Patient advocate, clinical research trial participant
His story: Yaw Lokko, a 59-year-old from Burtonsville, Maryland, has lived with sickle cell disease all his life. And that means he knows excruciating pain. And when that happens, he has had to get help, and fast. It’s one reason Lokko is an enthusiast for SCD clinical research, and why he volunteers to participate in it. “My hope is to avoid the emergency room,” Lokko said. “I also want to have a much easier life.” Over the last year, he has been testing the safety and early effectiveness of mitapivat, an oral therapy that may improve anemia and alleviate pain by stimulating production of the enzyme pyruvate kinase in red blood cells (PKR). PKR activators are being studied for their ability to support red blood cell health and metabolism. Participating in this kind of sickle cell disease research “is important for my health,” Lokko said. By learning how the condition affects him, he continues to take steps to support living a long, healthy life.
How the trial has helped: “I feel a lot better,” Lokko said. “I exercise and go for a bike ride every morning.”
Life as a study participant: “This is a blood disease,” Lokko said. “It’s important to be aware.” Lokko meets with researchers each month for blood draws, echocardiograms, a walking test, bone density scans, and to share other measures of his health, and studies the results.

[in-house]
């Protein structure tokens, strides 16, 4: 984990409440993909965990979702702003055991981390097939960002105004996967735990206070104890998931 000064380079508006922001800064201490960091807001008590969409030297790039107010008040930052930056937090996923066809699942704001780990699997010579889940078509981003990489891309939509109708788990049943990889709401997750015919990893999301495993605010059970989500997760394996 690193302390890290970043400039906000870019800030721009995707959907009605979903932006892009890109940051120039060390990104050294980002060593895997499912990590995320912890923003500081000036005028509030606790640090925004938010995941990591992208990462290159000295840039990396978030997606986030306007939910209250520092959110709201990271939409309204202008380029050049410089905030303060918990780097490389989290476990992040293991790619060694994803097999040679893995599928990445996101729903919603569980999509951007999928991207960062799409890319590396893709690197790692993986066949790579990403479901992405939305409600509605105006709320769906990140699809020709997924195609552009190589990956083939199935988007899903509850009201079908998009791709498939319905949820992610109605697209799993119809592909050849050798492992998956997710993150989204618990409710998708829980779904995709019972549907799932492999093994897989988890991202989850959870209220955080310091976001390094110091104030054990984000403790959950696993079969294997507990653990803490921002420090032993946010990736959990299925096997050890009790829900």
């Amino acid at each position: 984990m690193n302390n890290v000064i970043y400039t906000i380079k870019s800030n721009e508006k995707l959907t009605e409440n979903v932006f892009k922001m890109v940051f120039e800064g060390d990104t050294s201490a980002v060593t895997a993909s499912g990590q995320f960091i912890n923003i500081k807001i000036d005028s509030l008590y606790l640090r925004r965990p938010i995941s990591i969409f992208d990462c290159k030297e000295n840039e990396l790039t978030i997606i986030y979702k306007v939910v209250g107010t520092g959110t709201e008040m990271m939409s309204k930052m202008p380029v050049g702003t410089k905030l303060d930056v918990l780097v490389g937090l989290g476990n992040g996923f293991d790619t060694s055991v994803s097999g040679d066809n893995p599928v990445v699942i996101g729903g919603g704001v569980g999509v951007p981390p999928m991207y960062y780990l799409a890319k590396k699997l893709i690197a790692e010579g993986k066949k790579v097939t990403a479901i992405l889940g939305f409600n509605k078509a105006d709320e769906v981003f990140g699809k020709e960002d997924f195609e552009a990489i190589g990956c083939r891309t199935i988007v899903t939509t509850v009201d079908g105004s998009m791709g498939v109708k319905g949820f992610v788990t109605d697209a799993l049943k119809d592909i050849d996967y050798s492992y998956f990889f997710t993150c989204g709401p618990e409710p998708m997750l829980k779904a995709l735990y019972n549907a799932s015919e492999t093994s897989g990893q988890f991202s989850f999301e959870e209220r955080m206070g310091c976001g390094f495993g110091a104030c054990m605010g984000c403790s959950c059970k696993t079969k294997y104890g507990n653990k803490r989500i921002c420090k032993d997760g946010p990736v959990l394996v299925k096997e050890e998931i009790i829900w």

What he watches for: “My goal is to keep everything in a normal range,” Lokko explained. He looks for indicators of red blood cell health, which may provide clues about a future pain crisis. He assesses changes in neutrophils, a white blood cell whose numbers increase in response to illness or infection.
How he supports his health: “I drink lots of fluids, eat a healthy diet, take my medications, even if I’m feeling good, and make every doctor’s appointment,” Lokko said. And to minimize pain triggers, “I try to avoid the heat, avoid the cold. It’s not always easy, but it’s good to pay attention.”
What he advises: “Be aware of how sickle disease affects you,” Lokko tells others living with sickle cell disease. And share that information with your doctor. “It’s good for patients to be advocates,” he explained. “You are the one living with the disease.”